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The Cultural Dimension of the Mediterranean Diet as an Intangible Cultural Heritage of Humanity

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Abstract

The inclusion of the Mediterranean diet on the prestigious UNESCO list is a prime example of the recognition of a common heritage shared by four countries bordering the Mediterranean Sea, namely Italy, Spain, Greece and Morocco. These countries presented the first Mediterranean diet nomination to UNESCO in 2009. The inclusion of the Mediterranean diet on the UNESCO Representative List of the Intangible Cultural Heritage of Humanity internationally acknowledged the close link between agricultural and food traditions. In addition, the inclusion recognised the connection between cultural heritage and social identity, highlighting how the concept of “culture” can no longer only be tied to a material dimension but instead must be enriched by different elements such as traditional agricultural and food lifestyles. Food practices and rural traditions are particular expressions of the cultural and social identity of the Italian people and of the other countries in the Mediterranean basin. In the near future, other agricultural practices and food traditions can aspire to the same recognition as full-fledged cultural representations in the spirit of the 2003 UNESCO Convention for the Safeguarding of the Intangible Cultural Heritage.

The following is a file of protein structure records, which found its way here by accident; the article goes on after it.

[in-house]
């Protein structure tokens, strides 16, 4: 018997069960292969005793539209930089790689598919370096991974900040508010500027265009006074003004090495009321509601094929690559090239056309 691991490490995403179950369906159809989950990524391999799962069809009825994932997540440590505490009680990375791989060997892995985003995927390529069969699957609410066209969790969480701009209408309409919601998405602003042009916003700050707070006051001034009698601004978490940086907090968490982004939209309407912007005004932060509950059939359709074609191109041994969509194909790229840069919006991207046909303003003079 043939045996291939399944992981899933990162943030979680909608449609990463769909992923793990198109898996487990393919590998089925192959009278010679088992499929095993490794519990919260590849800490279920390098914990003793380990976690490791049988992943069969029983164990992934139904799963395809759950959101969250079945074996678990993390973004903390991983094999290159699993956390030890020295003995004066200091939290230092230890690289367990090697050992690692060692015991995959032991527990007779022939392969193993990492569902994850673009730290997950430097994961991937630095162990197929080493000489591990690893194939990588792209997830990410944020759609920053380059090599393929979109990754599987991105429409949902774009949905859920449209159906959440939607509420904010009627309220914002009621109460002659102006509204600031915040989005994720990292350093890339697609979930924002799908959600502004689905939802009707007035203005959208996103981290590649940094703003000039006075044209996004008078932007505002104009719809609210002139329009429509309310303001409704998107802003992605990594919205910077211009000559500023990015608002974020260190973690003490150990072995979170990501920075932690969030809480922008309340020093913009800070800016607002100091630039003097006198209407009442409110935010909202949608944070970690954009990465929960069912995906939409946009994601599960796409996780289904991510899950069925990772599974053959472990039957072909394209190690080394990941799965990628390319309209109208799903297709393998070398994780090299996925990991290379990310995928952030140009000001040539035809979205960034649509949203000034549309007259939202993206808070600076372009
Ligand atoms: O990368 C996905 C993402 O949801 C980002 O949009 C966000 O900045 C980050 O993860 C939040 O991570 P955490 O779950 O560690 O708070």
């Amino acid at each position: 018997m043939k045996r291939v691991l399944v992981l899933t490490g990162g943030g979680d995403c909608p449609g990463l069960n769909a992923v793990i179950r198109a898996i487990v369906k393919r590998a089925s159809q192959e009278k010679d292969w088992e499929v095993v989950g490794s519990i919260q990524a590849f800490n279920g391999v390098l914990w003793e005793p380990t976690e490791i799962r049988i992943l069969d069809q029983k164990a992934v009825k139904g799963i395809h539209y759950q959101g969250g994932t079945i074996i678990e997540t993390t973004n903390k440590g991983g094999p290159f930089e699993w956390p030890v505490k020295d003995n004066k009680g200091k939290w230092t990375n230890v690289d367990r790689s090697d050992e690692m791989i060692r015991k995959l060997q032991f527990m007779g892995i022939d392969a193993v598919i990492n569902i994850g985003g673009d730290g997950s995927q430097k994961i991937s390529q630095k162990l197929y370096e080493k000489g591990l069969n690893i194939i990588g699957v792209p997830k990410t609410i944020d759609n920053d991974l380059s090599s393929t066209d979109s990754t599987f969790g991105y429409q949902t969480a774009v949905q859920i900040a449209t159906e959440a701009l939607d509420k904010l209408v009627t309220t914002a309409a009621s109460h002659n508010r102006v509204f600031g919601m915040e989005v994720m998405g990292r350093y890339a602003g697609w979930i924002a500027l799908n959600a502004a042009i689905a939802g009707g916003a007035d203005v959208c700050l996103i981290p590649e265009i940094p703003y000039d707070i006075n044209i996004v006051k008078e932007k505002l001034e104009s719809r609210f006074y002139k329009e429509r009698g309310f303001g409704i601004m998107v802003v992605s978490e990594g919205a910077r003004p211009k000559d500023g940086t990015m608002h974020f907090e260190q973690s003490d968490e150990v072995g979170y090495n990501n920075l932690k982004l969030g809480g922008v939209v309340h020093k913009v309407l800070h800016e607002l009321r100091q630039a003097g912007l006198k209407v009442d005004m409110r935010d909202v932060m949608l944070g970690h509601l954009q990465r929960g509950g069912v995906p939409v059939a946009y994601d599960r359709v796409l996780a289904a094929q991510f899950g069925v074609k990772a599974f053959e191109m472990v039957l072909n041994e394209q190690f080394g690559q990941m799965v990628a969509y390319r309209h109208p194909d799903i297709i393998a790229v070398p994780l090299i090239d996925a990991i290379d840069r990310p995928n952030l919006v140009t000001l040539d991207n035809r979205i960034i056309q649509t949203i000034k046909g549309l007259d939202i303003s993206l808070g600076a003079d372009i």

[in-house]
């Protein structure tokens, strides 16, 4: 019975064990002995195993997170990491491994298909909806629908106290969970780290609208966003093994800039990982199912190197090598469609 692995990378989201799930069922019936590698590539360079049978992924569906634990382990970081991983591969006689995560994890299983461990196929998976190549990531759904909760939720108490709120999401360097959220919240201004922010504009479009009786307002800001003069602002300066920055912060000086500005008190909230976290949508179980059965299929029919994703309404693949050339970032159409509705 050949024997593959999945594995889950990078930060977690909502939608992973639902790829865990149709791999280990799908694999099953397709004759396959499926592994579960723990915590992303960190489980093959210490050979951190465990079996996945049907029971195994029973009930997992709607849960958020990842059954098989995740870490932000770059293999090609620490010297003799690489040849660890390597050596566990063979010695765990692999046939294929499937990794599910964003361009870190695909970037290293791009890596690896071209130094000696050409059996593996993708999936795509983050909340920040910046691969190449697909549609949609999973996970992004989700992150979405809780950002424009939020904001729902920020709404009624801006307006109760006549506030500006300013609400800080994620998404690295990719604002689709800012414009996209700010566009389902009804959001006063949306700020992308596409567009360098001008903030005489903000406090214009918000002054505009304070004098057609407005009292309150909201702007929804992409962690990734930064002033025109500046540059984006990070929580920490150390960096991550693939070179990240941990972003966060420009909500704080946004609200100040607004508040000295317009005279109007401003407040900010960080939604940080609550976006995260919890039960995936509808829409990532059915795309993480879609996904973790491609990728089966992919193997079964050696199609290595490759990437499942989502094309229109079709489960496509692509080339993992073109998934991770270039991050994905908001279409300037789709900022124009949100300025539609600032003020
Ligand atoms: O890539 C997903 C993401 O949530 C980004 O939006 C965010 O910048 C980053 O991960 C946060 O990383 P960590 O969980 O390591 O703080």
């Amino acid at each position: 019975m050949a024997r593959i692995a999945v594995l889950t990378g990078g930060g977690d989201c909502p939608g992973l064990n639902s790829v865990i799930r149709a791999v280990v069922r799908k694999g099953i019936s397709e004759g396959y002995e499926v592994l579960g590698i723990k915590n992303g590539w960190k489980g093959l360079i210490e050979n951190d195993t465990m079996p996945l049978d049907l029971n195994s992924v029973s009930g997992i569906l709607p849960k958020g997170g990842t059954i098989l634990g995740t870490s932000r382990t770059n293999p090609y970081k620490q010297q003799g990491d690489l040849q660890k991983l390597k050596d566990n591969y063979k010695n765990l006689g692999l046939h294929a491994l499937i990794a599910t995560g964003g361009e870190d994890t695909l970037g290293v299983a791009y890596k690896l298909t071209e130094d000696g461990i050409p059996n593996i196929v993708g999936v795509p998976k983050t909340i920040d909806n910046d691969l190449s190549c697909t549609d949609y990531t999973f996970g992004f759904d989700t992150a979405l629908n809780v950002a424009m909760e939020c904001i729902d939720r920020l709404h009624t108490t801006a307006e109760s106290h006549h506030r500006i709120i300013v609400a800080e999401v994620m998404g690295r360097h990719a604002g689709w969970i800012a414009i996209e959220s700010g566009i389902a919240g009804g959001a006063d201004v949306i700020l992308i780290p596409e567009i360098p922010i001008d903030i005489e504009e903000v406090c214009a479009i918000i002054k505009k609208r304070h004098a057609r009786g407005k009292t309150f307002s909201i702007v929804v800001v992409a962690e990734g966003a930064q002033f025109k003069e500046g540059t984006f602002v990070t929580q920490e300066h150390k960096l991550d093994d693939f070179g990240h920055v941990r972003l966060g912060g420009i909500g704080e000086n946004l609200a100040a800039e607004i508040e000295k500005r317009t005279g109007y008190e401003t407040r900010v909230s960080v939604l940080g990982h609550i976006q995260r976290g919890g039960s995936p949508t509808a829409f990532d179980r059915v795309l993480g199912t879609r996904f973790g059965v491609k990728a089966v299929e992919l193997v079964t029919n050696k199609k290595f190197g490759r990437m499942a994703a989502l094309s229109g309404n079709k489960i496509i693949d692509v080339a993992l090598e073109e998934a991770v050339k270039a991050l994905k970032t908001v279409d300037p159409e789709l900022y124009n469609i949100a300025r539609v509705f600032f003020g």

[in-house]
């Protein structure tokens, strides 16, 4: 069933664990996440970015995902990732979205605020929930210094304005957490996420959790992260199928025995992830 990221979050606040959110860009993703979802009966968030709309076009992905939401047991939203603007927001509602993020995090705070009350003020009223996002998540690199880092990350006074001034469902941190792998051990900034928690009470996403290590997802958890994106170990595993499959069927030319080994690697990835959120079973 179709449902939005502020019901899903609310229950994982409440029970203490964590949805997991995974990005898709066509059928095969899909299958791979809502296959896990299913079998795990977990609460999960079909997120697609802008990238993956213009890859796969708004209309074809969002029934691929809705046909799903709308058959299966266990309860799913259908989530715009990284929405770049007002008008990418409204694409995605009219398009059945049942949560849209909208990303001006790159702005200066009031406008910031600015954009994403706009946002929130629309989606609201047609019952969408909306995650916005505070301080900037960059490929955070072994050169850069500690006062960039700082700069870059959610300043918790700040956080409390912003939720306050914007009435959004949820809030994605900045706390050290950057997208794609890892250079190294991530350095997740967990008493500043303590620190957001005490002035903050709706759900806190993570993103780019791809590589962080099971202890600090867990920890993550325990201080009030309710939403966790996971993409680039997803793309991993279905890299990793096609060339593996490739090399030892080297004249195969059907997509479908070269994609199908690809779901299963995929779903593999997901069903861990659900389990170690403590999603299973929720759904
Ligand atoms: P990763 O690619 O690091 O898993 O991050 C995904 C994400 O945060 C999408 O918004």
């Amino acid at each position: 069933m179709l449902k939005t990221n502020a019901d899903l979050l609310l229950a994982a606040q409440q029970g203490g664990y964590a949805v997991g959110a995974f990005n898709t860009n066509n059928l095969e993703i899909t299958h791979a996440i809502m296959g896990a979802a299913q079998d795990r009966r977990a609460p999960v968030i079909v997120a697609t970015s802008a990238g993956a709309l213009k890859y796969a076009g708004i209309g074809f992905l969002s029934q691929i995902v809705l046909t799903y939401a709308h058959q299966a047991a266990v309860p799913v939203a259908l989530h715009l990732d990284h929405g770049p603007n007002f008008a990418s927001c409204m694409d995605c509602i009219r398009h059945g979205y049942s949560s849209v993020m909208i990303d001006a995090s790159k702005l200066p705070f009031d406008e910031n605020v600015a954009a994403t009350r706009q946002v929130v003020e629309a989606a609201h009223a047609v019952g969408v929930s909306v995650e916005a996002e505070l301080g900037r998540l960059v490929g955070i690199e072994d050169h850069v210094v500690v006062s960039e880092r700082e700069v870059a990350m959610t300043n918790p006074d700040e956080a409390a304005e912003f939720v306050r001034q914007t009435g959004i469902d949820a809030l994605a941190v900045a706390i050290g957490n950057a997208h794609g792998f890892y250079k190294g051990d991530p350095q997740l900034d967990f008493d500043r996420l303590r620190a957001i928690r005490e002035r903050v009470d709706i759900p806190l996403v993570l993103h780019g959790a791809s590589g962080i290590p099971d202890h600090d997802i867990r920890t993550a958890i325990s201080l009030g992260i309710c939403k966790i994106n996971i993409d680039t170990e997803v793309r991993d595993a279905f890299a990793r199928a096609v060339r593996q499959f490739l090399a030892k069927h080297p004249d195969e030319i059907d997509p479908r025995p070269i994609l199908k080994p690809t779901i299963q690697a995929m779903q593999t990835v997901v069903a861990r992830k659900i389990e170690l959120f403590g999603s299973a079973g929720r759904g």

Keywords

Mediterranean diet Intangible cultural heritage UNESCO Food Agriculture 

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Copyright information

© Springer International Publishing Switzerland 2015

Authors and Affiliations

  1. 1.UNESCO Secretariat of 2003 ConventionParis 07France
  2. 2.Unitelma SapienzaRomeItaly

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